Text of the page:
Tuesday, February 21, 2017

The non-vengful will inherit the universe - My thoughts on Helheim and surviving Ragnarok

Greek myth is hard enough.  It isn't well preserved and we need to do a lot of filling in the blanks and attempts at reconstruction and reading things as if the smallest connotation of every word is intensely meaningful because there's little else we can do if we want to have the story, the whole story.

Reconstruction is hard.

Compared to just about everything else, Greek and Roman mythology is the gold standard of preserved that all others strive for but fall short of.  Even Christian Myth has a kind crap preservation status (because of attempts to stamp out heresy) and that's the dominant culture's myth.

So with Norse Myth we're left with a lot of questions and a lot of trying to infer things from limited material.

And Ragnarok is very much an example of this.  It comes to us almost entirely through the two big Eddas which are later compilations of earlier traditions, one of which (the prose one) shows clear signs of a Christian author trying to get shit past Christian censors via painful editing.

So the thing is, Ragnarok is the reckoning, the end of the old order, the end of the nine realms, the end of Yggdrasil itself.  But not the end of all things.

A new earth and a new . . . --well it isn't called Asgard anymore what with it being swept mostly clean of most everything-- arise from the waters and a new sun has been born to the sky.  Things start again,

On earth two people survive, in former-Asgard four gods survive, and these people don't interest me much.  What interests me is that Baldr and Höðr show up to join the surviving gods.

Baldr and Höðr survived, if you want to put it that way, by being dead at the time.  They were in Hel and, like Hel herself (apparently) declined to go off and fight the last battle.  This could be a simple conflict of interest, as Hel's subjects they'd be part of Loki's army fighting against he Aesir, as Aesir they'd be . . . well, guess.

Or it could be something else.

They were dead at the time.  They are absolute proof that not everyone in Helheim followed Loki into battle.  They are the only evidence we have of what happened to the people who stayed in Helhiem for Ragnarok.  And what happened?  They got to leave the afterlife and live in the new world.

It's not clear if this is a one time thing that lasts through Ragnarok into the aftermath, or if Hel's gates are now permanently open, but either way it seems like you can get out now leaving the new world to the forgotten, abandoned, mythless dead.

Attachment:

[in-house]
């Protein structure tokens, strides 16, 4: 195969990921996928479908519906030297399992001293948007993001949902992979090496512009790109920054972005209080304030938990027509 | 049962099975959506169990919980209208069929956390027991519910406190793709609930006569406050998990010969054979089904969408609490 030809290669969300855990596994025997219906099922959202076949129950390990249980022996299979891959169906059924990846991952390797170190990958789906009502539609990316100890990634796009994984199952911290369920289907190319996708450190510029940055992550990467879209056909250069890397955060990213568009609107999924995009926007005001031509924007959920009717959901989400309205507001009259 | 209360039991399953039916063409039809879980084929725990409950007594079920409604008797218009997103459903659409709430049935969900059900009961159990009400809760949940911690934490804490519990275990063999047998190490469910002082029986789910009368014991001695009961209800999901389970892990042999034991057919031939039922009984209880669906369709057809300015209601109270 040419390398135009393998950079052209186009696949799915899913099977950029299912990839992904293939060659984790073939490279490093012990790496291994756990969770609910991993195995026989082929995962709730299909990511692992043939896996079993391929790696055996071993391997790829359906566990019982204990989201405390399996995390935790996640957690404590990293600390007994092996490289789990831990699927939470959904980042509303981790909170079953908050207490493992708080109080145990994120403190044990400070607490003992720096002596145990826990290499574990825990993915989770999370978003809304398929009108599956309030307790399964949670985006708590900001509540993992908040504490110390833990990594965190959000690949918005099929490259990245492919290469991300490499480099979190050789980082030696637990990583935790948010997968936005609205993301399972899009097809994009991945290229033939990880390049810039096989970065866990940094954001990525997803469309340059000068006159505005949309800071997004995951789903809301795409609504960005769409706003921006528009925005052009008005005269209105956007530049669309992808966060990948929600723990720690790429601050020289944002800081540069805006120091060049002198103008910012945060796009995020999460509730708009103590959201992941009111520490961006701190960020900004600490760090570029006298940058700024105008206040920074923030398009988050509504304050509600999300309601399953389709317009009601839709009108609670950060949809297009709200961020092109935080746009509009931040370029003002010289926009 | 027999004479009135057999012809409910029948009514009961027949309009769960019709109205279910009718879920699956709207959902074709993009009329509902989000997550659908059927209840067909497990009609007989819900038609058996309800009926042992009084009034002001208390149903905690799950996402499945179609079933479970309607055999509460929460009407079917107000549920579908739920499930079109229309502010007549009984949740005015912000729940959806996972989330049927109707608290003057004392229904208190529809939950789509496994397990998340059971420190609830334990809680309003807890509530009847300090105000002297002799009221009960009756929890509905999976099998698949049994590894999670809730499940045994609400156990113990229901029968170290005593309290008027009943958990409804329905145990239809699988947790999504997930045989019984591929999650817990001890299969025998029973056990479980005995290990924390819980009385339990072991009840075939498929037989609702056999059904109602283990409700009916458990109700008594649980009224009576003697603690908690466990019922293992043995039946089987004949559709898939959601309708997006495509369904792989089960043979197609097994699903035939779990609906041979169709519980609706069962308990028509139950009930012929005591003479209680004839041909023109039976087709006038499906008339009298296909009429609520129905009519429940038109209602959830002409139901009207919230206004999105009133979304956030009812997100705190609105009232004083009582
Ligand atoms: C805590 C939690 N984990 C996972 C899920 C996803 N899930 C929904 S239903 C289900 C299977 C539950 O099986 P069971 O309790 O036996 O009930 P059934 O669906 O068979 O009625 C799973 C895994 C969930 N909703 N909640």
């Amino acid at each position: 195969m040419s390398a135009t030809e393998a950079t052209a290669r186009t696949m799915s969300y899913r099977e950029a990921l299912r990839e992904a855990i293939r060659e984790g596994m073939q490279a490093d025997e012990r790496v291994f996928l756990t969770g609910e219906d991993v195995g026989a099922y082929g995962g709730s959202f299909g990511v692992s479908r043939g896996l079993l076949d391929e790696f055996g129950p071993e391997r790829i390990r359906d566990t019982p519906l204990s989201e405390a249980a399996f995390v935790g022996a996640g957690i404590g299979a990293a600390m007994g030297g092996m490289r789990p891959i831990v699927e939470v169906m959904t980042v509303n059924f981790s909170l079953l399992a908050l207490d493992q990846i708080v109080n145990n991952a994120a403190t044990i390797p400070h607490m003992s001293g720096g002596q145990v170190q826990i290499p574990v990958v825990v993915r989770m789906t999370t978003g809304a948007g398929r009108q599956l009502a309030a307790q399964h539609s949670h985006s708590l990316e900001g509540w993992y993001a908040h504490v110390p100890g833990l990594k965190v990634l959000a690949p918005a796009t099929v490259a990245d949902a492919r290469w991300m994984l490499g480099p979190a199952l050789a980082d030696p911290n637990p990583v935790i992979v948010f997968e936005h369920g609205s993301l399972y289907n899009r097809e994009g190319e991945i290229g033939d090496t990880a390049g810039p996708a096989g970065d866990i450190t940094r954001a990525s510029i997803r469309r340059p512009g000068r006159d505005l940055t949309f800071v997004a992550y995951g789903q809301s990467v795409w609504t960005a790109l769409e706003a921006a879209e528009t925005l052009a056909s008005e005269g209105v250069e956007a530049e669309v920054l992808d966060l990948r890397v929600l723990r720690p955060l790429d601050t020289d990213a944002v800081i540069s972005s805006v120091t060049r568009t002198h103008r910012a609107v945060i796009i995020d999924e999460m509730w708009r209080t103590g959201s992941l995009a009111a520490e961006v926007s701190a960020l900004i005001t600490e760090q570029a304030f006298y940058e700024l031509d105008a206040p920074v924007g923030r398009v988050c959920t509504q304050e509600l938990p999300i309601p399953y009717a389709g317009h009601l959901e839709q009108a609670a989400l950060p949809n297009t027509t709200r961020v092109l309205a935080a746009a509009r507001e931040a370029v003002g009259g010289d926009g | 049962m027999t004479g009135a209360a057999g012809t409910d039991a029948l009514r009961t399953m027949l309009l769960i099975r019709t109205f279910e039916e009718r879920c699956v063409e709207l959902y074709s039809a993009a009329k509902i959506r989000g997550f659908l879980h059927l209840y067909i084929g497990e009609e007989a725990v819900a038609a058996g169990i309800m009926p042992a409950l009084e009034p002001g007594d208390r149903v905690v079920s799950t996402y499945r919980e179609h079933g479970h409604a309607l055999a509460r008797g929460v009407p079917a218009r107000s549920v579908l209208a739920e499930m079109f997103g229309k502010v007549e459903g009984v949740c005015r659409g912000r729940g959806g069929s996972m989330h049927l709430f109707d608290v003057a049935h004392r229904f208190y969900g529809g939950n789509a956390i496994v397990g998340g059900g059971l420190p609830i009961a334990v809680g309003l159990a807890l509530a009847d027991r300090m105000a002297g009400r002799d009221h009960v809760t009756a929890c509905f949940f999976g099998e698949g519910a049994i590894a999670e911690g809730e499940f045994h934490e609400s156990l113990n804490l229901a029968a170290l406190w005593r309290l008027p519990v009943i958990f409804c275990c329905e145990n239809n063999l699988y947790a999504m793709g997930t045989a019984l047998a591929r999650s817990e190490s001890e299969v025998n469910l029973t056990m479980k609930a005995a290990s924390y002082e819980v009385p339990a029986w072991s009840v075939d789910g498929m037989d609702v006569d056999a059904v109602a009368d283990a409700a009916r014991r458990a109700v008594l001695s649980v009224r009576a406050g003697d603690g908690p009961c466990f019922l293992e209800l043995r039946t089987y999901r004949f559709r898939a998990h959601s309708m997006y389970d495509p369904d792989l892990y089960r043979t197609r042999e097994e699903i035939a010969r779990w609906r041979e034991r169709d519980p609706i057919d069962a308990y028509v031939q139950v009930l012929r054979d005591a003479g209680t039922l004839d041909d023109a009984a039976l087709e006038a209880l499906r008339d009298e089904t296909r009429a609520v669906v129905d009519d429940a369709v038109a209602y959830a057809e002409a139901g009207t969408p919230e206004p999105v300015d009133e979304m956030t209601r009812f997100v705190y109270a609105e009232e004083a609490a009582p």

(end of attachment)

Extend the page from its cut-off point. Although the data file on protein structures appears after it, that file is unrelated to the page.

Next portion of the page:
Everyone who didn't go off to fight in Ragnarok.  Remember, almost everyone who lives goes to Helhiem when they die.  If you're not taken to Fólkvangr or Valhalla after a noble death in battle, you go to Helheim.  (Don't worry, there is a prison there, Nifelhelheim, so evil people won't be fucking up your afterlife.)  Many of them go off to fight in Ragnarok, but clearly not all.

So what happens to the non-militant dead?  Well our only example, the thing from which we must extrapolate and draw conclusions, is Baldr and Höðr.  They live.  They go free.  The inherit the new universe which, hopefully, will be less fucked up than the old universe.

Don't get me wrong, it'll be fucked up, but hopefully less so.  It'll be fucked up because god or mortal we're all flawed.  We fuck things up.  It's what we do.  But we also strive to make things less fucked up than when we found them.  So we'd try to make the new world better than the old.

And so the old order is completely upended.  The abandoned forgotten discounted dead rise to inherit what remains.  And that's probably a good thing.  Baldr and Hel between them could craft a better universe.

Odin and Loki were wise and cunning, but also assholes.  Baldr is basically distilled goodness, Hel is someone who has spent her while life being a host to all comers (she set up luxury accommodations for Baldr.)  Thus the new world appears to be set up to run on new rules.  Rules that won't be made by cheaters and tricksters but by people who might not be the wise, but make up for it in compassion.

The ones who live through Ragnarok are a hodgepodge.  The ones who live after it, though, are in my reading the ones who were dead in Helheim and decided not to fight under Loki in Ragnarok.  The non-vengeful dead.

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